In the illustrated books “Flugbild Deutschland” (1968) and “Im Flug über Europa” (1980), both commissioned works for Lufthansa, Aicher presents himself as a picture maker with a camera, and in a particularly self-determined manner in “gehen in der wüste” (1982). As a contribution to his own profession, the extensive illustrated book “typografie” (1988) was published. The autobiography “innenseiten des kriegs” (1985) and the posthumously published “schreiben und widersprechen” (1993) occupy a special position. The two books “analog und digital” (analog and digital) and “die welt als entwurf” (the world as design) bring together articles, lectures and essays from the years 1978 to 1991 together with previously unpublished texts. From the impressive list of literature, I refer in the following text primarily to “die welt als entwurf”.
Aicher’s books are repeatedly reprinted, re-read and seem to be of equal value as his design work. His themes revolve around questions of design, of drafting; his kind of unacademic reflection seems fresh, and many people find his texts appealing, perhaps because the language is rather matter-of-fact; foreign words hardly occur and the grammar is occasionally Swabian. Many a formulation is borrowed from the spoken language.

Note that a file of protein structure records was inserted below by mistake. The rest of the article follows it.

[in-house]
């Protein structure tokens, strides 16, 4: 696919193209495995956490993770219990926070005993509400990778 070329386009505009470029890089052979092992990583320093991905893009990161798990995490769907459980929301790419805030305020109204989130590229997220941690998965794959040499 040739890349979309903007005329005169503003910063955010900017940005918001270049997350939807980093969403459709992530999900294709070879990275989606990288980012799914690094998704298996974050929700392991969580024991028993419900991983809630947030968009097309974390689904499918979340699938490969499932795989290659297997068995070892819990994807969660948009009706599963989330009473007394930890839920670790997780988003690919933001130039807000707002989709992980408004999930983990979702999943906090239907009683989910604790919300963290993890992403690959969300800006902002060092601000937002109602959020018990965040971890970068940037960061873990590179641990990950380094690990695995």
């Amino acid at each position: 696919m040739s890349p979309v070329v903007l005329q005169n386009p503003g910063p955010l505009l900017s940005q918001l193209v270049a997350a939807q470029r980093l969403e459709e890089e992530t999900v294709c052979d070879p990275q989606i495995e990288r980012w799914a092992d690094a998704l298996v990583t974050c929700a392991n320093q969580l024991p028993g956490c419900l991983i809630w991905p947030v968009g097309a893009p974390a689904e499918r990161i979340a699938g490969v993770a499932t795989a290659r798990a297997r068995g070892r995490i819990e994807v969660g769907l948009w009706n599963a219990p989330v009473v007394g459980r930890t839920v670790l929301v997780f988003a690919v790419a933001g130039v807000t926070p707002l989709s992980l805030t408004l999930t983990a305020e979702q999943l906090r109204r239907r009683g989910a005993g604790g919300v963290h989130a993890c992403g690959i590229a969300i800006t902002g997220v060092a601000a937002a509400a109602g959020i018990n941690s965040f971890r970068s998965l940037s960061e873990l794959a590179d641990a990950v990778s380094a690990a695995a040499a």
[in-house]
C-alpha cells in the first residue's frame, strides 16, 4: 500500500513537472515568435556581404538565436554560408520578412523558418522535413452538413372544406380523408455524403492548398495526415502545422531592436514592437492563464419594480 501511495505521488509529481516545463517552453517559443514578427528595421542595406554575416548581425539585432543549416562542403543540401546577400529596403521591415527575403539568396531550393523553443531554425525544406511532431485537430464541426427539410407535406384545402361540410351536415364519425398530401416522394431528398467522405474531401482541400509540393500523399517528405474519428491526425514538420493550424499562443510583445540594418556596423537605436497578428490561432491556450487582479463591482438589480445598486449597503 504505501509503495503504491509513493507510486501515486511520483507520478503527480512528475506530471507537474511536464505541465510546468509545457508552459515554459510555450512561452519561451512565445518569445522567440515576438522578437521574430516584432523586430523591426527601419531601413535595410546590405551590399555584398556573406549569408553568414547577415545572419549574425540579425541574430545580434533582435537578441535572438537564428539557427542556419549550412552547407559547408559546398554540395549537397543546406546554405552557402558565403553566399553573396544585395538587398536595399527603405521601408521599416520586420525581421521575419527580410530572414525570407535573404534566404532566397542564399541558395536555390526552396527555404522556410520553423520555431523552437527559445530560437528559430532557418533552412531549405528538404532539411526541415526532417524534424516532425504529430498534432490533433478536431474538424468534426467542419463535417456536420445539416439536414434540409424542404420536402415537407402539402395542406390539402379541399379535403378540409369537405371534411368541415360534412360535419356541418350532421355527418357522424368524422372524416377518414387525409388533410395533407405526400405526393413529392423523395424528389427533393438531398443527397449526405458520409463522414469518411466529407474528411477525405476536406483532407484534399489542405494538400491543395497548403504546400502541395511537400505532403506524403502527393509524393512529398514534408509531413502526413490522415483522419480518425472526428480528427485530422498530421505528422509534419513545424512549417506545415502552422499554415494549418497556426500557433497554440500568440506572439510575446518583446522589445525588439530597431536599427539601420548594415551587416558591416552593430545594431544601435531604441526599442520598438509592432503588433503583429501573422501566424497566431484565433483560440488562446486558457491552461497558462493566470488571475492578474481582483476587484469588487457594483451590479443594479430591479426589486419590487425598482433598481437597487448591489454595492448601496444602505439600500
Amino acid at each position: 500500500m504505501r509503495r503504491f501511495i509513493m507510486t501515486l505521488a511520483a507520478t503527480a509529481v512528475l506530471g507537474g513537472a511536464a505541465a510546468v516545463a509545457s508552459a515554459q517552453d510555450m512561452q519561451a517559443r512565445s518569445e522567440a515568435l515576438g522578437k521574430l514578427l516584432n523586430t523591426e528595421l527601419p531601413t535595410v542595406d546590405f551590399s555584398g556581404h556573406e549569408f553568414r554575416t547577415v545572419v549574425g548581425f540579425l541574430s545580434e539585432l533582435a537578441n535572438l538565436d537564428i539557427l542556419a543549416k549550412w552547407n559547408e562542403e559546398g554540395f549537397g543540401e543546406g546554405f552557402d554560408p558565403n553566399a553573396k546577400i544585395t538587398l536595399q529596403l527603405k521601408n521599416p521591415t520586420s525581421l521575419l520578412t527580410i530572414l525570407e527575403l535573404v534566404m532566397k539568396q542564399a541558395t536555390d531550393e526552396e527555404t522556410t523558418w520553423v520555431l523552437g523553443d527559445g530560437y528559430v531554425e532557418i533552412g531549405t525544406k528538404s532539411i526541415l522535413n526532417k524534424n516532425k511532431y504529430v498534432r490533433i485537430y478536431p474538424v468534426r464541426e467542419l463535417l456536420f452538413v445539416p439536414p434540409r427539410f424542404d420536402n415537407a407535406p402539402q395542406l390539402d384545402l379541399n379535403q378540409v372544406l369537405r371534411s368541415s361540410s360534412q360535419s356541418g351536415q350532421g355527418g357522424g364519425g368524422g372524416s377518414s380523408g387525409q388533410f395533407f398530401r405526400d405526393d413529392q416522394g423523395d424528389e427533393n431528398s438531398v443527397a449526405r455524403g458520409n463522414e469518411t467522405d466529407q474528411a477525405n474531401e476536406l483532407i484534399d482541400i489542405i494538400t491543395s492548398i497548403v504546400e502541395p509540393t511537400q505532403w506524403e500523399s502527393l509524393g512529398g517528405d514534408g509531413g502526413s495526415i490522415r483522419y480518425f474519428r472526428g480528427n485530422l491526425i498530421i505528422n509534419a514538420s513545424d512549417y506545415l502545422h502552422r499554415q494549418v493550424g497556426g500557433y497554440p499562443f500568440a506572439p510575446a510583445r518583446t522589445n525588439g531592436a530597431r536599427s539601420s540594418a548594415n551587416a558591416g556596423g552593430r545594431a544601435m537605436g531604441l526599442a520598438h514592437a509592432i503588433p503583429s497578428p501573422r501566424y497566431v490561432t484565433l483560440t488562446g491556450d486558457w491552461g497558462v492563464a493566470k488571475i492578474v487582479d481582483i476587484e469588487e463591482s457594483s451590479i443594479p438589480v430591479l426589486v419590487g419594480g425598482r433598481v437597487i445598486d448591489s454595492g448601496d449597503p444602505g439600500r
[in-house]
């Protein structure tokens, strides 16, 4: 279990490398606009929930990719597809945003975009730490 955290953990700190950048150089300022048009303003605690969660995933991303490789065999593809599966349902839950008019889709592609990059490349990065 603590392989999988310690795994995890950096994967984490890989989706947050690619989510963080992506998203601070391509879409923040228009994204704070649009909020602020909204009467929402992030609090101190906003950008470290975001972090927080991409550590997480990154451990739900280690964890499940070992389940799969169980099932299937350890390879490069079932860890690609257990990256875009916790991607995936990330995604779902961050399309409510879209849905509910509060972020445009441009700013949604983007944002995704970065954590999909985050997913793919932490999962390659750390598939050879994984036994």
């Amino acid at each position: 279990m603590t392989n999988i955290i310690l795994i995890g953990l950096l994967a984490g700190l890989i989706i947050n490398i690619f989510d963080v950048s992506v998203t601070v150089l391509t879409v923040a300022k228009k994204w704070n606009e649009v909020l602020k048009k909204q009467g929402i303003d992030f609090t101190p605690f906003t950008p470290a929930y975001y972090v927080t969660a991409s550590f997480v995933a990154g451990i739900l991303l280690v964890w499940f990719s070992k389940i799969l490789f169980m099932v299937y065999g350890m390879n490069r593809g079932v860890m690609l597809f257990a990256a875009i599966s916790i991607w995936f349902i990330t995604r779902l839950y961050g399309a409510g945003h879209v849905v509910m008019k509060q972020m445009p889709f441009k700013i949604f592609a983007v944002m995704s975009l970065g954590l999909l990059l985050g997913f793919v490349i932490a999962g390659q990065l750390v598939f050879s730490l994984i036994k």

“those who approach the complexity of life have little chance of remaining in the memory of mankind like the great simplifiers, the high-flown specialists. those who drive their heads to the ultimate rationality or their hearts to the most sensitive nerves have a chance of being noticed, but not those who need both. the simplicity of the method belongs to greatness. even the architect must specialise either in form or in technology if he wants to make a name for himself. this is the real cause of women’s inferiority in history. they have to think with their hearts and feel with their heads and thus elude our scheme of cultural appreciation” (die welt als entwurf, p. 69 f.).